Monday, 15 December 2014

How to measure your progress

In the past, we used to only diet to lose weight so it was fairly straight forward, all we needed was basic scales to track our progress. These days we all know that just dieting isn’t enough, we also need to exercise to look and feel good, but exercise means muscle and muscle is heavy. The muscle mass is the gains you want but it makes scales all that more irrelevant when you want to see just how well you are doing.
There are several ways to track your progress depending on your goals and how precise you want to be. If you only diet, you will not only lose weight, you will lose fat and muscle (which can have serious health consequences later on in life), and in this case you can use basic scales that only show you your general weight. If you exercise as well you will need to get more creative.
Take weekly or daily photographs. It’s not just a way to see how you are progressing but a way to stay motivated. Seeing yourself as you are can be a good reality check – after all, we all think “we are ok” up until the moment when we strip down. Every morning or every week depending on how often you want to do it, strip down to your underwear and take a full body shot – from front and side. Don’t be tempted to suck your stomach in or take a better picture, you need to see how things really are. Then compare older pictures to new ones to see your progress.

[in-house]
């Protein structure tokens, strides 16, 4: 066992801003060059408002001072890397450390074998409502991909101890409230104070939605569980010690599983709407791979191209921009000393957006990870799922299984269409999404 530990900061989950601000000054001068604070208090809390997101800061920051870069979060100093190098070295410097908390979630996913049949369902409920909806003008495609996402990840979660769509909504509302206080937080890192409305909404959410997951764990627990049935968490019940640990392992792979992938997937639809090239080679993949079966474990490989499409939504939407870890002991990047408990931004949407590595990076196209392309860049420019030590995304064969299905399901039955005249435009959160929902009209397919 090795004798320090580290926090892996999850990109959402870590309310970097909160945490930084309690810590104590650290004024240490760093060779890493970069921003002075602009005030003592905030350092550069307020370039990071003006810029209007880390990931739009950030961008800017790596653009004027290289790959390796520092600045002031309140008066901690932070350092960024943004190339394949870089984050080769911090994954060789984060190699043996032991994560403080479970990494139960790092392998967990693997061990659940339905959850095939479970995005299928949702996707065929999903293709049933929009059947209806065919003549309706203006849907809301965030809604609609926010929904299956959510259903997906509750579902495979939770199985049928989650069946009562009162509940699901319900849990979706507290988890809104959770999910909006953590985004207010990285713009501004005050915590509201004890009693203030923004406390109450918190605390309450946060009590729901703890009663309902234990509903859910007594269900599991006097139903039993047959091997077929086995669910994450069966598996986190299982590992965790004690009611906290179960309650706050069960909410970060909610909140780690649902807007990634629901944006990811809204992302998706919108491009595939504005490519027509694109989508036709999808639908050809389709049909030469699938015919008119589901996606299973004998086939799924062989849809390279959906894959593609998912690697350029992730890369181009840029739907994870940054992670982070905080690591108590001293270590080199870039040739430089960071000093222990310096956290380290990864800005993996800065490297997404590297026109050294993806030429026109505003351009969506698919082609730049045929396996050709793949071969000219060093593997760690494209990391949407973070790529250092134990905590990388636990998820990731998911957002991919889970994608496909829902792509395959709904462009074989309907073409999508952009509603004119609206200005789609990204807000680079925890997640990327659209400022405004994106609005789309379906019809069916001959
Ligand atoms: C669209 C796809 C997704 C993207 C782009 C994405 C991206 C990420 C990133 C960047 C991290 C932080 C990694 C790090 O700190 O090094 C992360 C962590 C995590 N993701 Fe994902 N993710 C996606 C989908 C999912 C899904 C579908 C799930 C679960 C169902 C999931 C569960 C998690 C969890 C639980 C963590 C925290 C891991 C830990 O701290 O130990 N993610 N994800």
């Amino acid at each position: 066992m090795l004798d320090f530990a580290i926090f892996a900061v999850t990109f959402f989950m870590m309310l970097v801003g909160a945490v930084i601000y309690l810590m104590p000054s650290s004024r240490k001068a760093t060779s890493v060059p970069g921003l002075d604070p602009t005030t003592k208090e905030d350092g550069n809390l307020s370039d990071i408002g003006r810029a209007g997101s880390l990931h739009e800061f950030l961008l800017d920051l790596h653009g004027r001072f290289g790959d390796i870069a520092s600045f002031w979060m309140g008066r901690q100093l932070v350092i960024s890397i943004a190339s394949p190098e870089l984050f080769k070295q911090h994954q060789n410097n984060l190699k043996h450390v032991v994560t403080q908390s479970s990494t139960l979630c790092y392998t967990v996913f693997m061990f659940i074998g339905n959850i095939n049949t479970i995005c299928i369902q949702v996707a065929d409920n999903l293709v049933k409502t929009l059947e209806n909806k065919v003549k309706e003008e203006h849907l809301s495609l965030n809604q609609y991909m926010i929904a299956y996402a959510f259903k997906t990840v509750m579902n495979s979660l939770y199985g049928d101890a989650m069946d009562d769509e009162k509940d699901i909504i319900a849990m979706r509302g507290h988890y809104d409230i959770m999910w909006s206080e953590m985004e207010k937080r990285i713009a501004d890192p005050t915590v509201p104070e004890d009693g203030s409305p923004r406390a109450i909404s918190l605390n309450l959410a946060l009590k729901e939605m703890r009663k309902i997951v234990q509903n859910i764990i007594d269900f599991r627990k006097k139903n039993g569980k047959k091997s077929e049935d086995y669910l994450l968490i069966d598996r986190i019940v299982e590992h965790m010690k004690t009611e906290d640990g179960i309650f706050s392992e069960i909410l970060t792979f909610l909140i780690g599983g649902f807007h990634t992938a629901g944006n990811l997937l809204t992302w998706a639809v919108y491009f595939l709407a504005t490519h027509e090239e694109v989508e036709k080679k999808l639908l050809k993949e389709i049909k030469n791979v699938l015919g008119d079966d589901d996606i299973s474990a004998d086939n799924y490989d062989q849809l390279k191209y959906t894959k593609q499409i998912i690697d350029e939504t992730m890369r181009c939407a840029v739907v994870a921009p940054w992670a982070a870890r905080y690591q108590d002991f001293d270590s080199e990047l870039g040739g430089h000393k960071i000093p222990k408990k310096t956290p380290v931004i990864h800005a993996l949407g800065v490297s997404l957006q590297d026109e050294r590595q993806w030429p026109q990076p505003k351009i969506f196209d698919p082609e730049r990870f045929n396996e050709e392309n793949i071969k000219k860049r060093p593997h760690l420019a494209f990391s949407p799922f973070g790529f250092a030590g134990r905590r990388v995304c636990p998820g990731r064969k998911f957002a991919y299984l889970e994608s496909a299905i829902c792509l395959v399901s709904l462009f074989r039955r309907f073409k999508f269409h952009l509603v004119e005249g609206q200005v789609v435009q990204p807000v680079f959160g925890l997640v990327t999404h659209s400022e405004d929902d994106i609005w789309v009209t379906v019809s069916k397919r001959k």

Use a measuring tape. Instead of judging by your weight, use your body measurement as a guide. Every two weeks measure your arms, your chest, waist and butt similar to how you take measurement for your clothes – and note the numbers. If you are trying to get leaner, the numbers should go down and if you are trying to gain weight, the numbers should go up. Alternatively, and this is not as precise, judge by your clothes, if you need new clothes – you are on the right track.
Use scales that measure your body fat %. Unlike the dumb scales that only tell you how much you weigh, body fat measuring scales will tell you how much of your weight is fat and how much of it is muscle, bone and water. These scales are not expensive and they can paint you a very definite picture of how thing stand right now. Keep in mind, though, that your water contents change during the day so it’ll help if you weigh yourself at the same time in the day you always do – preferably in the morning before breakfast.
Although it can help to pay attention to how you are doing, tracking your exact progress can sometimes make fitness mentally harder than it should be, especially if you have a long way to go and your progress is slow. Sometimes it just helps to stop thinking about the progress and just do the thing. Show up every single day and work at it then only occasionally look back and see just how far you’ve come. If you are someone who finds strength in seeing the numbers rising or dropping the measuring tape or the BF% scales are the way to go. Tracking progress using photographs is a good middle ground.
Whatever you pick always remember that everything you do, every positive choice, every training session – these things are never lost, erased or not counted in, it all adds up. As long as you keep going and stay consistent with your training you will get fit and stay fit. Concentrating on the work instead of the numbers will also help you integrate fitness into your lifestyle so even when you are not tracking your progress, you are still progressing.


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